Falcons: Coaches have the challenge of getting Mykal Walker more snaps

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Don’t look now, but Atlants’s defense might be turning a corner. Against the Cowboys, they were at their lowest after giving up a season-high 43 points. However, even the following week against New England, Dean Pees’ unit only gave up one touchdown and forced several field goals when facing short fields. Atlanta has dealt with injuries on that side of the ball; however, over the past three weeks, they’ve only given up more than 21 points once.

The defense lacks serious firepower along the front, but somehow, they’ve come up with a few timely stops and turnovers to put this team in a position to get into the playoffs. In back-to-back weeks, the Falcons have recorded a pick-six, and they have six total turnovers over the last three weeks. Each player scored a touchdown with their first career interception; first, Marlon Davidson dropped into coverage and picked Tom Brady off in the waning seconds of the first half. Then, in a tie game with the Panthers, Mykal Walker picked off Cam Newton and returned it 67-yards for a touchdown after just celebrating his newborn baby.


Walker is someone I’ve been high on for quite some time because of his twitchy athletic ability, apparent in the interception return. Before the offseason really got into motion, I always envisioned the staff committing to play Walker as an outside linebacker because of the roster’s deficiencies in that area. He’s clearly an off-ball linebacker in Pees’ eyes, but I don’t think it was utterly ridiculous to think Walker is athletically capable of playing both positions; he did it in college.

Walker is certainly not the explosive athlete that Micah Parsons is, but he can certainly benefit this defense in similar ways by walking around the line of scrimmage. It is too late for all that, though. The Falcons are in a must-win situation as they travel to San Francisco on Sunday.

Even before that pick-six, Walker was playing very little and hasn’t necessarily been perfect in those opportunities. He only appeared in a handful of snaps against Carolina, bringing his total number of defensive snaps to 146 (16%). At this point, Walker has been primarily regulated to special teams. Even though that might be frustrating, Deion Jones and Foye Oluokun are better options right now, and Dean Pees knows that.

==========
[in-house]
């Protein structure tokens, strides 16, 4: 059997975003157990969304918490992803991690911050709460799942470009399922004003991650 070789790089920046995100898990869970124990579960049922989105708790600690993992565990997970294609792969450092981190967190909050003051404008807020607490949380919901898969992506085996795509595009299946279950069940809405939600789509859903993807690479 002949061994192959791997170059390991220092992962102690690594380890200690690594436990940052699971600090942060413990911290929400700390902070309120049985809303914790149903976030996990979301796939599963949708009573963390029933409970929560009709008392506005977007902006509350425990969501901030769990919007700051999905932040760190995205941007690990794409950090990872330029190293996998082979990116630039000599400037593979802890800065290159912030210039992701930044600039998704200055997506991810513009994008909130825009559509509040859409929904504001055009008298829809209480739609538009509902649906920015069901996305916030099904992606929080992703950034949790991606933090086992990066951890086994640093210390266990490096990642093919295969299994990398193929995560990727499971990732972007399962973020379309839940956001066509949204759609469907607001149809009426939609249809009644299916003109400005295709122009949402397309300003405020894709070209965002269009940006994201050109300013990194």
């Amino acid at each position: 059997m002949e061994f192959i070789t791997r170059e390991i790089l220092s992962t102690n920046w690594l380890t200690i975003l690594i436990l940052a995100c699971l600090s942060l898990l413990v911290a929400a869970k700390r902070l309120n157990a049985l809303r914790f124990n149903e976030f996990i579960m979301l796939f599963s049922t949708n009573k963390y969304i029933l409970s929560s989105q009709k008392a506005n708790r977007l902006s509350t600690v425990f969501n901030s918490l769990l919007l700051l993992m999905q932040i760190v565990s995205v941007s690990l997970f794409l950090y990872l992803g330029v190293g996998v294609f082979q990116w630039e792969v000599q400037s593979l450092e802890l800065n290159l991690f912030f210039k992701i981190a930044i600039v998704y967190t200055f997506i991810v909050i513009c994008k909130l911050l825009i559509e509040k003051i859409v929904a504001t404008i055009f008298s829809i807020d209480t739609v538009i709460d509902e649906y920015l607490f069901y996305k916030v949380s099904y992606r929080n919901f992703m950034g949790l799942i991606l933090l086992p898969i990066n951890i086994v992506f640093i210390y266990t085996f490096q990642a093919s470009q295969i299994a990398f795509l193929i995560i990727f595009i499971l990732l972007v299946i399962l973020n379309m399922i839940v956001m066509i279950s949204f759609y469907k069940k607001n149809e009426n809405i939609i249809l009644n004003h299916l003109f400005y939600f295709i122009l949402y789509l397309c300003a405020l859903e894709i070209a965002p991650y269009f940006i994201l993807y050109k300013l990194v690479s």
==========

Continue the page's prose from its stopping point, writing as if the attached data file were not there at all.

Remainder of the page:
“He’s playing behind Deion,” Pees said, according to D. Orlando Ledbetter of the Atlanta Journal-Constitution. “Playing behind Foye (Oluokun) in there, and we are trying to find a little bit of role in some things which he deserves. He’s worked hard at it. He’s always been a good communicator. I had the utmost confidence in him playing last week because I knew he would know what to do.”

Walker’s only meaningful snaps came against the Jaguars when Debo went down with an injury. Against Jacksonville, he proved exactly why he hadn’t overtaken Jones. He missed tackles and struggled in man coverage, but he showed better awareness in zone coverage. Coming off mainly playing special teams in Week 11, Walker played respectably. I think he’s the future at the position, but he’s not better than either of the Falcons’ starting options right now.

The only solution would be to get all three of them on the field. I’ve talked about this at length; in a 3-3-5 defense, there are three defensive linemen — usually a defensive tackle and two defensive ends — three off-ball linebackers and five defensive backs behind them.

This sort of package could never be a base defense, given the Falcons defensive front personnel; however, there are situations it could be useful. With as many as six defenders crowding the line of scrimmage at one time, opposing quarterbacks are challenged to identify which defenders will blitz and which will drop.

On the play Walker intercepted Newton, the Falcons had this exact personnel unit out there — their best athletes. Deion Jones lined up out wide, Walker lined up outside the left tackle, Oluokun lined up over the left guard, Dante Fowler lined up between the center and right guard, Steven Means outside the right guard, and Grady Jarrett outside the right tackle — a thing of beauty.

Pees then crashes the defenders on the right side while looping Foye around Jarrett as Jones and Walker drop into coverage. Newton doesn’t see him and throws the interception. These are the benefits of this type of package, but it can be used only in limited situations, primarily on third downs. We’ll have to wait and see if Pees goes to this 3-3-5 more often now.

Photo: Rich von Biberstein/Icon Sportswire

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